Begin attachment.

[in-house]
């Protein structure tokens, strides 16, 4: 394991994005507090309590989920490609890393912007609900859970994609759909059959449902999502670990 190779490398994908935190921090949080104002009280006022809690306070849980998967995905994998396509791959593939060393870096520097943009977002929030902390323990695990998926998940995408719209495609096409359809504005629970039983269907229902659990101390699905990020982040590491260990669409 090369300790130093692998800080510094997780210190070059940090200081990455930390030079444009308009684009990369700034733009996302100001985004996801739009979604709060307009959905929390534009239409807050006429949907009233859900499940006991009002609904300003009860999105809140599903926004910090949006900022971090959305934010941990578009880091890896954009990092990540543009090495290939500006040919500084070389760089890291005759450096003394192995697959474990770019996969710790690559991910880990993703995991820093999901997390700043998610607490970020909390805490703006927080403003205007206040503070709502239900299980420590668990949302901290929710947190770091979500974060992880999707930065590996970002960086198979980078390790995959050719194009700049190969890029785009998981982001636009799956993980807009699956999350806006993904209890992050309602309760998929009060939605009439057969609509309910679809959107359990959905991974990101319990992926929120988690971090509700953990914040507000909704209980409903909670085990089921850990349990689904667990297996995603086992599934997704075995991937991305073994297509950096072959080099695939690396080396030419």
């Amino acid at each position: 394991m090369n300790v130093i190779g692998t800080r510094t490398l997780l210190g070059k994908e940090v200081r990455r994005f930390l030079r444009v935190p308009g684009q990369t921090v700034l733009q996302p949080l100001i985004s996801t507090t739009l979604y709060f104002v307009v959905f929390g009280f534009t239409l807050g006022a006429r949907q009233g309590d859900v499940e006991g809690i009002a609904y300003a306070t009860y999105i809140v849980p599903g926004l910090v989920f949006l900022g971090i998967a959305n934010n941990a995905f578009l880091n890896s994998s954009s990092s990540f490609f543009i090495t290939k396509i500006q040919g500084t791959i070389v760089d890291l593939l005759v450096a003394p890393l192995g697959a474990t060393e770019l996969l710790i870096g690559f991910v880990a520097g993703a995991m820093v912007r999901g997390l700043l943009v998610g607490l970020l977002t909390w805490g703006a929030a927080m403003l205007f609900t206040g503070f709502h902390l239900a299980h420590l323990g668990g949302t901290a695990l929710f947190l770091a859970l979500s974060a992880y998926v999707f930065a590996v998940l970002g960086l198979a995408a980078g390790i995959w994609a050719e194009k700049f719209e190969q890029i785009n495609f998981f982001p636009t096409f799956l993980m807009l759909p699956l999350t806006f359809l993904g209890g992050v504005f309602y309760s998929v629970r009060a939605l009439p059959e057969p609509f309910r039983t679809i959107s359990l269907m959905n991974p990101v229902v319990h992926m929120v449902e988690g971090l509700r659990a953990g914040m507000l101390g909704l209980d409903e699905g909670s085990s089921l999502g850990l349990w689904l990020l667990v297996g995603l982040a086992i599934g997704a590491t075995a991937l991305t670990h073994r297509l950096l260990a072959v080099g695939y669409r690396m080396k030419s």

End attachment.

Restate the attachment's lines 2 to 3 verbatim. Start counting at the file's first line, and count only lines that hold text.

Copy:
């Protein structure tokens, strides 16, 4: 394991994005507090309590989920490609890393912007609900859970994609759909059959449902999502670990 190779490398994908935190921090949080104002009280006022809690306070849980998967995905994998396509791959593939060393870096520097943009977002929030902390323990695990998926998940995408719209495609096409359809504005629970039983269907229902659990101390699905990020982040590491260990669409 090369300790130093692998800080510094997780210190070059940090200081990455930390030079444009308009684009990369700034733009996302100001985004996801739009979604709060307009959905929390534009239409807050006429949907009233859900499940006991009002609904300003009860999105809140599903926004910090949006900022971090959305934010941990578009880091890896954009990092990540543009090495290939500006040919500084070389760089890291005759450096003394192995697959474990770019996969710790690559991910880990993703995991820093999901997390700043998610607490970020909390805490703006927080403003205007206040503070709502239900299980420590668990949302901290929710947190770091979500974060992880999707930065590996970002960086198979980078390790995959050719194009700049190969890029785009998981982001636009799956993980807009699956999350806006993904209890992050309602309760998929009060939605009439057969609509309910679809959107359990959905991974990101319990992926929120988690971090509700953990914040507000909704209980409903909670085990089921850990349990689904667990297996995603086992599934997704075995991937991305073994297509950096072959080099695939690396080396030419």
């Amino acid at each position: 394991m090369n300790v130093i190779g692998t800080r510094t490398l997780l210190g070059k994908e940090v200081r990455r994005f930390l030079r444009v935190p308009g684009q990369t921090v700034l733009q996302p949080l100001i985004s996801t507090t739009l979604y709060f104002v307009v959905f929390g009280f534009t239409l807050g006022a006429r949907q009233g309590d859900v499940e006991g809690i009002a609904y300003a306070t009860y999105i809140v849980p599903g926004l910090v989920f949006l900022g971090i998967a959305n934010n941990a995905f578009l880091n890896s994998s954009s990092s990540f490609f543009i090495t290939k396509i500006q040919g500084t791959i070389v760089d890291l593939l005759v450096a003394p890393l192995g697959a474990t060393e770019l996969l710790i870096g690559f991910v880990a520097g993703a995991m820093v912007r999901g997390l700043l943009v998610g607490l970020l977002t909390w805490g703006a929030a927080m403003l205007f609900t206040g503070f709502h902390l239900a299980h420590l323990g668990g949302t901290a695990l929710f947190l770091a859970l979500s974060a992880y998926v999707f930065a590996v998940l970002g960086l198979a995408a980078g390790i995959w994609a050719e194009k700049f719209e190969q890029i785009n495609f998981f982001p636009t096409f799956l993980m807009l759909p699956l999350t806006f359809l993904g209890g992050v504005f309602y309760s998929v629970r009060a939605l009439p059959e057969p609509f309910r039983t679809i959107s359990l269907m959905n991974p990101v229902v319990h992926m929120v449902e988690g971090l509700r659990a953990g914040m507000l101390g909704l209980d409903e699905g909670s085990s089921l999502g850990l349990w689904l990020l667990v297996g995603l982040a086992i599934g997704a590491t075995a991937l991305t670990h073994r297509l950096l260990a072959v080099g695939y669409r690396m080396k030419s």